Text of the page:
The blog post has stirred debates on whether the college should/could fire or penalize the professor, whether the post should be protected, and whether his post was actually satire and if that even mattered. Those against the blog post would say that the content itself is inappropriate regardless of whether or not it was satire.
In recent years, regulating speech on college campuses has become an increasingly complex and polarizing issue. Though there are many unique viewpoints on the subject, it is essentially a debate between those who would like to regulate hate speech and other offensive speech, and those who believe the First Amendment should protect their speech regardless of whether someone finds it offensive.
Do they have a point? The First Amendment protects against government infringement of speech, but other sectors of everyday life aren’t held to the same standard. For colleges and universities though, it ultimately comes down to whether it is a public or private institution. A private institution may regulate speech based on content, whereas a public institution would find itself in hot water.
Langbert is a tenured professor at the public Brooklyn College. In other words, he’s virtually untouchable. Professors at public institutions have increased protection because of the college’s status, and his tenure makes it exceedingly difficult to fire him.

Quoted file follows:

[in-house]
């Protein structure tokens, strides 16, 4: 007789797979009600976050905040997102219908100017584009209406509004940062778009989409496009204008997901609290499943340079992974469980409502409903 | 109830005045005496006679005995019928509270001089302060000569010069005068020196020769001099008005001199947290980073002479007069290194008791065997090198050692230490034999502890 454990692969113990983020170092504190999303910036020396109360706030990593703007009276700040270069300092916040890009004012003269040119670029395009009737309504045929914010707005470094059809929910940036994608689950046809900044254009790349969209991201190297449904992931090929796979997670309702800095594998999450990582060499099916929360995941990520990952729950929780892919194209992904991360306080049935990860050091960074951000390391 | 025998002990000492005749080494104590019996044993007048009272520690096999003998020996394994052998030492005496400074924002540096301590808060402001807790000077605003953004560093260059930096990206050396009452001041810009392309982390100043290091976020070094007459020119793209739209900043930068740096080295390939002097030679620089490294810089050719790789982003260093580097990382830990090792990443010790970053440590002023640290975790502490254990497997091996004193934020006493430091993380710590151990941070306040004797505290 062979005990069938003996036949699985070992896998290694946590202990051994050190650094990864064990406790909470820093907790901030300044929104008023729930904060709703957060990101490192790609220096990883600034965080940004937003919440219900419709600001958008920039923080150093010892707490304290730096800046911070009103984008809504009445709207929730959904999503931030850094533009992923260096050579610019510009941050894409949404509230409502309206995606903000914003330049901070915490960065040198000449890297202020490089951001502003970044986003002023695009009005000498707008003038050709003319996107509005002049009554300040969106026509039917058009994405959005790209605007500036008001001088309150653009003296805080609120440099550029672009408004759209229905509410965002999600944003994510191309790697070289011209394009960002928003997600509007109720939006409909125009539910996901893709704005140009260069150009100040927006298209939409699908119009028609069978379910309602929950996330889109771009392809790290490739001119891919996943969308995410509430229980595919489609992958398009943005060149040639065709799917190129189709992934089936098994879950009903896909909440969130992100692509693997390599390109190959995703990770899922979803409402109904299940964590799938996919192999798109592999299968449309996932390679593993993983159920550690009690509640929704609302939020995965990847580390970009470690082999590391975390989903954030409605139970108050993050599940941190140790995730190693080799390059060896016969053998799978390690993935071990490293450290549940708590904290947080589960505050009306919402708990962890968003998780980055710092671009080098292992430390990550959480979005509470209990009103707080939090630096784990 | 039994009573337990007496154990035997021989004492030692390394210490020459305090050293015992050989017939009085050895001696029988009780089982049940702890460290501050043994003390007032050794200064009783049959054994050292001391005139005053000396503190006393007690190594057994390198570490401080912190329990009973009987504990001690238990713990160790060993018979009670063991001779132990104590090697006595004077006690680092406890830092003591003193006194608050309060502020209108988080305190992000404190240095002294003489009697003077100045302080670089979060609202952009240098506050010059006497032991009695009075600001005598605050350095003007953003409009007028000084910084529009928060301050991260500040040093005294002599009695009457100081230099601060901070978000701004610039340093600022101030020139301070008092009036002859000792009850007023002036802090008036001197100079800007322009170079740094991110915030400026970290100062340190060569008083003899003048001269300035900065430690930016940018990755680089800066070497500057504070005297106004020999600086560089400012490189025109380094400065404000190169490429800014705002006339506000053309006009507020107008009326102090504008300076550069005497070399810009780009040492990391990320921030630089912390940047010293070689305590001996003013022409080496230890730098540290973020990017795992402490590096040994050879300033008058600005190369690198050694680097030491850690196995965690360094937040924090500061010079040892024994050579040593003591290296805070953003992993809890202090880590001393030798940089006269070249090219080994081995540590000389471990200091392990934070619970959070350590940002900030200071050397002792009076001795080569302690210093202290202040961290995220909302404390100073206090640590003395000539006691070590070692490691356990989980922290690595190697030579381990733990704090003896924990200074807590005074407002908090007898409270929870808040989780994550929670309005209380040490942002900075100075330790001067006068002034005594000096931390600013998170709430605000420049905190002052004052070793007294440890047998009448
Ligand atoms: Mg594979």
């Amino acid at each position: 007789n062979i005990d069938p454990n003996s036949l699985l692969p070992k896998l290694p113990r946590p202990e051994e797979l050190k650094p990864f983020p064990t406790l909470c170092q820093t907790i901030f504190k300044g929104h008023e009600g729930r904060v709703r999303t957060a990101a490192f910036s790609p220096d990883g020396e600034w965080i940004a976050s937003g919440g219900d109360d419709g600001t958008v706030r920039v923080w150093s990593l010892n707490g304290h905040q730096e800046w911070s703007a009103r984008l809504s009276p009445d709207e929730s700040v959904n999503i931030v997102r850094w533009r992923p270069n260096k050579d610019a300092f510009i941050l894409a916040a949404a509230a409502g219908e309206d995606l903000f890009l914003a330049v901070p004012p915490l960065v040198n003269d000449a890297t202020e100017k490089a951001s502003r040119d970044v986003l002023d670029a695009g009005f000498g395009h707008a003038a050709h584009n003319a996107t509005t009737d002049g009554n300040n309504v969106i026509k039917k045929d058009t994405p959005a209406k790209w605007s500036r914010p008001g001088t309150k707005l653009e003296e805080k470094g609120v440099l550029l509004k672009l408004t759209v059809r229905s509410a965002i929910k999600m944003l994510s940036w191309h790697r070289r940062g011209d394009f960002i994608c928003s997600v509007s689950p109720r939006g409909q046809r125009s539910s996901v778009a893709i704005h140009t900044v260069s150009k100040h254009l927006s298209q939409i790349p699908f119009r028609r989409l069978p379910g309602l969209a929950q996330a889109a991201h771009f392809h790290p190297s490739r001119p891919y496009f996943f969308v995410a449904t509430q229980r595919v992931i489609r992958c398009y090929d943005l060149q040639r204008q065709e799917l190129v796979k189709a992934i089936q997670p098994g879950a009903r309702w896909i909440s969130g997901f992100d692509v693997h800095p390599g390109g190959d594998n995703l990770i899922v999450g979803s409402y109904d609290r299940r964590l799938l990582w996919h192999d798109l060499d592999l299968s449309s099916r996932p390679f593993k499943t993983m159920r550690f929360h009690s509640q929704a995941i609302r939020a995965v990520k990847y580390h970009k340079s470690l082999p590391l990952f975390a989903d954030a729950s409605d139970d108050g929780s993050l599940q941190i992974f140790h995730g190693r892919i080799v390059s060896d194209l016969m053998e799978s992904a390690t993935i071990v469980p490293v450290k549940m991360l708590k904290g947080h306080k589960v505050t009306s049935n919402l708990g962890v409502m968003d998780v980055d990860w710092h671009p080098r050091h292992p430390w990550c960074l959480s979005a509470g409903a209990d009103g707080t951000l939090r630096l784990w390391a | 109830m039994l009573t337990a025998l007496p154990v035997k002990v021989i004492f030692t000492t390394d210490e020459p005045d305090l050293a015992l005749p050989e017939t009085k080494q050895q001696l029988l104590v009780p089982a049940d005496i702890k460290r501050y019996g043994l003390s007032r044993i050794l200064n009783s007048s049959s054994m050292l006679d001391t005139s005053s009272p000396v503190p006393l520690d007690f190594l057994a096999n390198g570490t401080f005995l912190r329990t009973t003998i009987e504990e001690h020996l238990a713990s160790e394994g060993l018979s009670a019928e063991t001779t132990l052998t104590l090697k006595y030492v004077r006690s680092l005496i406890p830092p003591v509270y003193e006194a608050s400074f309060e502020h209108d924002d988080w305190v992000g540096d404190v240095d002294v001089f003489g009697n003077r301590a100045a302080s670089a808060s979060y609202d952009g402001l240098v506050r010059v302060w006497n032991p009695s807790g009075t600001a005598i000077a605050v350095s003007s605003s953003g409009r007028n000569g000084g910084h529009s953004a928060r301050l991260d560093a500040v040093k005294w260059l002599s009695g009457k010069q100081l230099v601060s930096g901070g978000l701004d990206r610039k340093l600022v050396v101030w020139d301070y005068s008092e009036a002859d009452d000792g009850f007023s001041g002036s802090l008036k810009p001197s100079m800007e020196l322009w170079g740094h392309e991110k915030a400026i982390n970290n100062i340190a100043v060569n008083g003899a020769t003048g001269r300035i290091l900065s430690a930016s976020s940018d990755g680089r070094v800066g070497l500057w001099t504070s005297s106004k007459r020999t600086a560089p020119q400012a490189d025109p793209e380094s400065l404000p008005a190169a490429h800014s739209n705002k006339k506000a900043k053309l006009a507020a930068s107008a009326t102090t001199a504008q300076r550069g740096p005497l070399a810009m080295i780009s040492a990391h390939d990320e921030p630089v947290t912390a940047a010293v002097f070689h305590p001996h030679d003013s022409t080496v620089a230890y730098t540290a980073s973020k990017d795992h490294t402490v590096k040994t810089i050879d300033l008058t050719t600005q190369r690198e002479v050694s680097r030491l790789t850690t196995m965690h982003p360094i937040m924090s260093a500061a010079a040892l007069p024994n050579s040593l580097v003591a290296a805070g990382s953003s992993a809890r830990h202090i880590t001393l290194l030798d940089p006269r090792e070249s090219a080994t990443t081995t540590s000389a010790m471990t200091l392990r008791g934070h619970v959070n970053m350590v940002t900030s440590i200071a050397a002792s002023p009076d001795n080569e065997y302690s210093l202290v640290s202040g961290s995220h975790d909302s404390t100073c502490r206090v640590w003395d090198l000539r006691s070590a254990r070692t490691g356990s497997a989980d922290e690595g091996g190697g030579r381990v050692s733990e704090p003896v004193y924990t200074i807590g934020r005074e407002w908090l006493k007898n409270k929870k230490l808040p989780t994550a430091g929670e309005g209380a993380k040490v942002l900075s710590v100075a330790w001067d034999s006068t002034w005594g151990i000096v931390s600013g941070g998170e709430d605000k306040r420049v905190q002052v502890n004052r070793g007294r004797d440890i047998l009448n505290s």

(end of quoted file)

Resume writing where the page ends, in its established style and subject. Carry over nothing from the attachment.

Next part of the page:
This is especially true because of Brooklyn College’s policy on speech: “Concerns about civility can never be used as a justification for closing off discussion of ideas, however disagreeable or offensive they may be to some members of the University community. The appropriate response to false or offensive speech is not to prohibit it but to respond with more speech.”
Though I cannot express just how much I hate what he wrote, I believe we have to be careful when speaking about regulating speech on college campuses. Just as it can be used by one side of the aisle, it can be used on the other. For instance, there are colleges that once banned health professionals from informing their students of contraception or abortion services because they opposed them.
Yes his speech is allowed and free, but that doesn’t mean he is free from social repercussions. I agree that a professor should not be condoning sexual assault and fully support the students and staff that have made their voices heard. Though he cannot be, and shouldn’t be, fired for his statements, at the very least the community will do everything they can to hold him accountable for his words.
Mitchell Langbert, you are indeed protected by the First Amendment and are free to post what you like on your blog. So I’ll also exercise my First Amendment right to free speech and say this: You’re a piece of shit.
*For anyone who is interested in the full post (with its later amendment at the beginning), but doesn’t want to give him the web traffic, use the link here.